Now, to actually answer @CHRIS_IS_MISTICAL’s questions
1 - Honestly, I don’t really know of any one source. The field is so young and scattered. I’ve found some useful work in psychology on bodily expression [ftp://ftp.infomus.org/pub/PPM/Publications/Wallbott,%201998,%20bodiliy%20espression%20of%20emotion.pdf], in dance on movement representation [Labanotation - Wikipedia], and of course in the HRI field for putting it all on robots and seeing how people react [Knight, LaViers, Szafir to name a few names]
2 - For me, limited expressive capabilities in available robots and comparisons across robots. Almost all of the work I see has used a custom robot, with custom expressive capabilities. This makes it really hard for people to replicate and confirm work. If only there was a standard platform available with a wide variety of expressive capabilities…


#4

+1 to what @Dan said. :heart:


#5

Great conversation. As a former computer animator I find this discussion intriguing. Very early animation had similar modalities, a list of facial expressions substituted in frames as needed to speak or express. I can imagine methods to take classes of expressions, gestures, tonality and phrases and use machine learning to start to zero in on a combination of those modalities to create more depth of communication which improves with response over time. As I have not read much on this topic, I would think that robots like Sophia could be using such an approach? As well, Pixar and Disney must have a lot of research in this area? AI realtime animated characters will have similar challenges.

Ironically in the last decade or so with a shift to texting and email without the other modalities, we often find misinterpretation of intent of message (so we added emoji’s, oh joy!). This efficiency in communication sadly has left behind a more intimate interchange.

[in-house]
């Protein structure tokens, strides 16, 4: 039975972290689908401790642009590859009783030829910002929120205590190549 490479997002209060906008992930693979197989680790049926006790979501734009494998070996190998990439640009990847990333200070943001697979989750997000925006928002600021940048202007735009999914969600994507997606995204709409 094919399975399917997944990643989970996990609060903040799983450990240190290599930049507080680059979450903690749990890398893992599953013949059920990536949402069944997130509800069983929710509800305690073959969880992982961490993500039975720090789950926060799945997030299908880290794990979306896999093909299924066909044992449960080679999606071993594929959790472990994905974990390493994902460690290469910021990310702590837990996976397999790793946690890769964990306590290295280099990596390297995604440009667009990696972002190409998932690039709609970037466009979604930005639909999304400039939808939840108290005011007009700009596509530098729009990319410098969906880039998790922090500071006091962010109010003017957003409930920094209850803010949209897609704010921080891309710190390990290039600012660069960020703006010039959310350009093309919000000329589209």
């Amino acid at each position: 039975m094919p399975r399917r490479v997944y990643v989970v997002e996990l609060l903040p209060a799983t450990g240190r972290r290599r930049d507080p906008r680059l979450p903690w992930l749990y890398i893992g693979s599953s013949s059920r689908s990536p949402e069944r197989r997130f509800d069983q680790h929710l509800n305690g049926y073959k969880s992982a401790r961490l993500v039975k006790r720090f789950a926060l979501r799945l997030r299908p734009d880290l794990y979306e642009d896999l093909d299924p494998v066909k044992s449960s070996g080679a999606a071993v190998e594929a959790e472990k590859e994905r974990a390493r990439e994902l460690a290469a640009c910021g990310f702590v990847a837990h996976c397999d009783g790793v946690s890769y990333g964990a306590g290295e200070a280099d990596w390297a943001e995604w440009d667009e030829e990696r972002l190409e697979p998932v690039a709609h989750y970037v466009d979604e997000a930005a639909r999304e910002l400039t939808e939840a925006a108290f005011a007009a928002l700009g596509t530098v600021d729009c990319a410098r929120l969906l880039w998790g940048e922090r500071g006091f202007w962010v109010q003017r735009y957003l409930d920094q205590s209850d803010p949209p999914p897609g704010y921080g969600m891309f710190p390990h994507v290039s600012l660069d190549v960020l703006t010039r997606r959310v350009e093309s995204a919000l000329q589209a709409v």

#6

Based on personal experience. You have to be very care with hand gestures and robot movements. Many people will be scared or will be threaten by any sudden movements from a robot. Even friendly human gestures can be seen as a threat. I have also noticed that this happens more in the US than other countries too. Robot size and appearance also factor into a robots possible threat level.


#7

Great point, I can never remember which cheek to start on and how many kisses in various European countries, and the appropriate handshake methods for different levels of respect in Korea, or that waving goodbye is actually inappropriate to your superiors…thus another modality will be in the mix, localization for various societies and social circles, or even specific settings for owners to determine their comfort level for physical interactions.

However, as the Sophia type robot modeling gets more and more human like, maybe the brain will disassociate the fact that you are interacting with a robot some day?? as in West World… : )


#8

Don’t get me started on the Sophia robot!:joy:

I didn’t believe in the uncanny valley until I started to see all of the new sex robots.:open_mouth: My point is that Hollywood has done a good job of making many people apprehension of all types of robots. Robot developers just need to take that into account. How will a person react if a robot runs into them or hits them with a hand or arm while doing a nonverbal gesture? Most human sized robots weigh hundreds of pounds and can do a lot of unintentional damage.


#9

I want to point out here that most of this discussion assumes robots are humanoid, and are expected to follow human cultural customs. If we give up either of those assumptions, the problem can be much easier. Coming back to animals, cats are cats the world over. You don’t pet them differently depending on what country you’re in (at least as far as I know, please let me know if I’m mistaken).

Rather than seeing robots as a human analogue, why not view them as their own type of entity and let them have their own methods of expression and interaction that mesh well with, but do not duplicate human systems?

There’s a fine balance, of course. The whole point of social robotics is to understand and leverage human social skills to improve the Human-Robot system. The promise is that robots can understand our signals and integrate into our lives, but I’m not convinced that total replication is the only or correct path.

As to Sophia (and to @sckart’s point), I certainly don’t know the details of its inner workings, but articles like [Human-like Robot Mimics 62 Facial Expressions] make me think that they’re still hand-developing emotional expressions for the platform. When and in what order they’re used I think is determined autonomously.

Disney’s done some interesting work in this area, I’m particularly fond of the Vyloo [Disney’s New Autonomous Personality Driven Robots] although it is still unclear how much of the actual expressive behavior is hand-developed.